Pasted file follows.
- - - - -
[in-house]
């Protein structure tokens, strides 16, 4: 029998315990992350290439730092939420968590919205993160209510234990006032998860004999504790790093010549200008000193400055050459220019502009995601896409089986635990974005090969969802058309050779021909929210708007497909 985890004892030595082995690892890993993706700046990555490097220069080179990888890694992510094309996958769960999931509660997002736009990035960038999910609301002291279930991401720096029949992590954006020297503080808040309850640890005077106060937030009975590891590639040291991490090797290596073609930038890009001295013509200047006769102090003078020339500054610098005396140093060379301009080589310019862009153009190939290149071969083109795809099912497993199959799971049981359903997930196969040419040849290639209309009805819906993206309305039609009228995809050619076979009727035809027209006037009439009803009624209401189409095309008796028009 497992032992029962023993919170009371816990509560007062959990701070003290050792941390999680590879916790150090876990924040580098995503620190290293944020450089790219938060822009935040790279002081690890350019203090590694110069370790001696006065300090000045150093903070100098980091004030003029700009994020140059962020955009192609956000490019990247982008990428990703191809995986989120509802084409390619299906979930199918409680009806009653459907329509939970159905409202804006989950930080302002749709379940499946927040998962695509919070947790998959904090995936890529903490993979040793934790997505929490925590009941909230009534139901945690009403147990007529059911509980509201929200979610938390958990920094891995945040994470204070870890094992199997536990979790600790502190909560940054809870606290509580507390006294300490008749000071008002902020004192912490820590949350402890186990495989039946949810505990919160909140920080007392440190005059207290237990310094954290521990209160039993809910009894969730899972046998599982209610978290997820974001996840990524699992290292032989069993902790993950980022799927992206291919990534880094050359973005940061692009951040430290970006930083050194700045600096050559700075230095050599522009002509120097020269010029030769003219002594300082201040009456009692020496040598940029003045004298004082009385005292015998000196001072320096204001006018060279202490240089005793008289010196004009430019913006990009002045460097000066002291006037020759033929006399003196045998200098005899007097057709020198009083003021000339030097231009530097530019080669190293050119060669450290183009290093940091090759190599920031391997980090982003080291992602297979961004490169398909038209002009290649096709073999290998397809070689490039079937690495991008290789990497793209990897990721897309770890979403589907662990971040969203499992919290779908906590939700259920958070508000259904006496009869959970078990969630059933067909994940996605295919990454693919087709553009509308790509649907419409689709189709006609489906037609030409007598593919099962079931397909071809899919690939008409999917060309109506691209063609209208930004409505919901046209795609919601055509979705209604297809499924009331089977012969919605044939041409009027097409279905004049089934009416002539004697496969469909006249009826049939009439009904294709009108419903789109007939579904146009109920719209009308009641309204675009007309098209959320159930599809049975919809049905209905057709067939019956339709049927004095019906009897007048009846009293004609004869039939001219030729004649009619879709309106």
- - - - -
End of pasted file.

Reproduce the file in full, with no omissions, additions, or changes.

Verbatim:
[in-house]
């Protein structure tokens, strides 16, 4: 029998315990992350290439730092939420968590919205993160209510234990006032998860004999504790790093010549200008000193400055050459220019502009995601896409089986635990974005090969969802058309050779021909929210708007497909 985890004892030595082995690892890993993706700046990555490097220069080179990888890694992510094309996958769960999931509660997002736009990035960038999910609301002291279930991401720096029949992590954006020297503080808040309850640890005077106060937030009975590891590639040291991490090797290596073609930038890009001295013509200047006769102090003078020339500054610098005396140093060379301009080589310019862009153009190939290149071969083109795809099912497993199959799971049981359903997930196969040419040849290639209309009805819906993206309305039609009228995809050619076979009727035809027209006037009439009803009624209401189409095309008796028009 497992032992029962023993919170009371816990509560007062959990701070003290050792941390999680590879916790150090876990924040580098995503620190290293944020450089790219938060822009935040790279002081690890350019203090590694110069370790001696006065300090000045150093903070100098980091004030003029700009994020140059962020955009192609956000490019990247982008990428990703191809995986989120509802084409390619299906979930199918409680009806009653459907329509939970159905409202804006989950930080302002749709379940499946927040998962695509919070947790998959904090995936890529903490993979040793934790997505929490925590009941909230009534139901945690009403147990007529059911509980509201929200979610938390958990920094891995945040994470204070870890094992199997536990979790600790502190909560940054809870606290509580507390006294300490008749000071008002902020004192912490820590949350402890186990495989039946949810505990919160909140920080007392440190005059207290237990310094954290521990209160039993809910009894969730899972046998599982209610978290997820974001996840990524699992290292032989069993902790993950980022799927992206291919990534880094050359973005940061692009951040430290970006930083050194700045600096050559700075230095050599522009002509120097020269010029030769003219002594300082201040009456009692020496040598940029003045004298004082009385005292015998000196001072320096204001006018060279202490240089005793008289010196004009430019913006990009002045460097000066002291006037020759033929006399003196045998200098005899007097057709020198009083003021000339030097231009530097530019080669190293050119060669450290183009290093940091090759190599920031391997980090982003080291992602297979961004490169398909038209002009290649096709073999290998397809070689490039079937690495991008290789990497793209990897990721897309770890979403589907662990971040969203499992919290779908906590939700259920958070508000259904006496009869959970078990969630059933067909994940996605295919990454693919087709553009509308790509649907419409689709189709006609489906037609030409007598593919099962079931397909071809899919690939008409999917060309109506691209063609209208930004409505919901046209795609919601055509979705209604297809499924009331089977012969919605044939041409009027097409279905004049089934009416002539004697496969469909006249009826049939009439009904294709009108419903789109007939579904146009109920719209009308009641309204675009007309098209959320159930599809049975919809049905209905057709067939019956339709049927004095019906009897007048009846009293004609004869039939001219030729004649009619879709309106």